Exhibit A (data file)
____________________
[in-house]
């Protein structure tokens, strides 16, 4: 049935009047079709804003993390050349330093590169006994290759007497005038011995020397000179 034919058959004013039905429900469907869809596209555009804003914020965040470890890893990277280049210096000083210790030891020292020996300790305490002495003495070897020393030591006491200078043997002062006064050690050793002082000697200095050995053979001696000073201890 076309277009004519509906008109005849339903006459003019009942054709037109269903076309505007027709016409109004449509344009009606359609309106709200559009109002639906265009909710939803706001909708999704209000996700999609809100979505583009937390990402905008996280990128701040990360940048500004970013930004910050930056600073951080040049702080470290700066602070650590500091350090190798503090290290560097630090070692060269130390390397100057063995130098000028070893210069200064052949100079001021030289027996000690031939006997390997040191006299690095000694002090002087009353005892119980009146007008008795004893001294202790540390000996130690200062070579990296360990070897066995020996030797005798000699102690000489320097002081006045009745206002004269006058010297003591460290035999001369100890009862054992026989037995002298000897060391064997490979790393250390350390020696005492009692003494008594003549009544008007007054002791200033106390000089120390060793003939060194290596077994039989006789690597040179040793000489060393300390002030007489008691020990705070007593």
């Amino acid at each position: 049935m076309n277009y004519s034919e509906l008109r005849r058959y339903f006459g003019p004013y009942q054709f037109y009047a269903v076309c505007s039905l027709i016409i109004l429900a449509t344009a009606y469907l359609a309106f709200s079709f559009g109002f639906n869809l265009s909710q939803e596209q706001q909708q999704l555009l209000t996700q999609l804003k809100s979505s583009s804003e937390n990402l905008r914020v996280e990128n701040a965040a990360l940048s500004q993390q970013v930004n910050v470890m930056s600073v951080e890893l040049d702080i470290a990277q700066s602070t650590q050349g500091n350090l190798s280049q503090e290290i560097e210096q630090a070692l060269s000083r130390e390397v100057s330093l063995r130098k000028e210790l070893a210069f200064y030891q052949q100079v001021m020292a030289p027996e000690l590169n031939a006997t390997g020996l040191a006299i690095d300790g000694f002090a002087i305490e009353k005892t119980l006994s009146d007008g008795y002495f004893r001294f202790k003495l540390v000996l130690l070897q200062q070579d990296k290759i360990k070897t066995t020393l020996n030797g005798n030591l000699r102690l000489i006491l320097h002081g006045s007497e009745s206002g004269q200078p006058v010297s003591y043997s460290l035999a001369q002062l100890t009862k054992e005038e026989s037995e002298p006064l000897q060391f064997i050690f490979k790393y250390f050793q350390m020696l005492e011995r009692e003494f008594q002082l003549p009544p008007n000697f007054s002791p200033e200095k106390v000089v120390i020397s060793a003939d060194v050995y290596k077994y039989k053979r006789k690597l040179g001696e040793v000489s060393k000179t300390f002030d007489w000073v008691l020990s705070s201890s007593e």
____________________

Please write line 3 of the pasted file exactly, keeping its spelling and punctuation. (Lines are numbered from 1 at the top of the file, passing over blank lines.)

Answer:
């Amino acid at each position: 049935m076309n277009y004519s034919e509906l008109r005849r058959y339903f006459g003019p004013y009942q054709f037109y009047a269903v076309c505007s039905l027709i016409i109004l429900a449509t344009a009606y469907l359609a309106f709200s079709f559009g109002f639906n869809l265009s909710q939803e596209q706001q909708q999704l555009l209000t996700q999609l804003k809100s979505s583009s804003e937390n990402l905008r914020v996280e990128n701040a965040a990360l940048s500004q993390q970013v930004n910050v470890m930056s600073v951080e890893l040049d702080i470290a990277q700066s602070t650590q050349g500091n350090l190798s280049q503090e290290i560097e210096q630090a070692l060269s000083r130390e390397v100057s330093l063995r130098k000028e210790l070893a210069f200064y030891q052949q100079v001021m020292a030289p027996e000690l590169n031939a006997t390997g020996l040191a006299i690095d300790g000694f002090a002087i305490e009353k005892t119980l006994s009146d007008g008795y002495f004893r001294f202790k003495l540390v000996l130690l070897q200062q070579d990296k290759i360990k070897t066995t020393l020996n030797g005798n030591l000699r102690l000489i006491l320097h002081g006045s007497e009745s206002g004269q200078p006058v010297s003591y043997s460290l035999a001369q002062l100890t009862k054992e005038e026989s037995e002298p006064l000897q060391f064997i050690f490979k790393y250390f050793q350390m020696l005492e011995r009692e003494f008594q002082l003549p009544p008007n000697f007054s002791p200033e200095k106390v000089v120390i020397s060793a003939d060194v050995y290596k077994y039989k053979r006789k690597l040179g001696e040793v000489s060393k000179t300390f002030d007489w000073v008691l020990s705070s201890s007593e």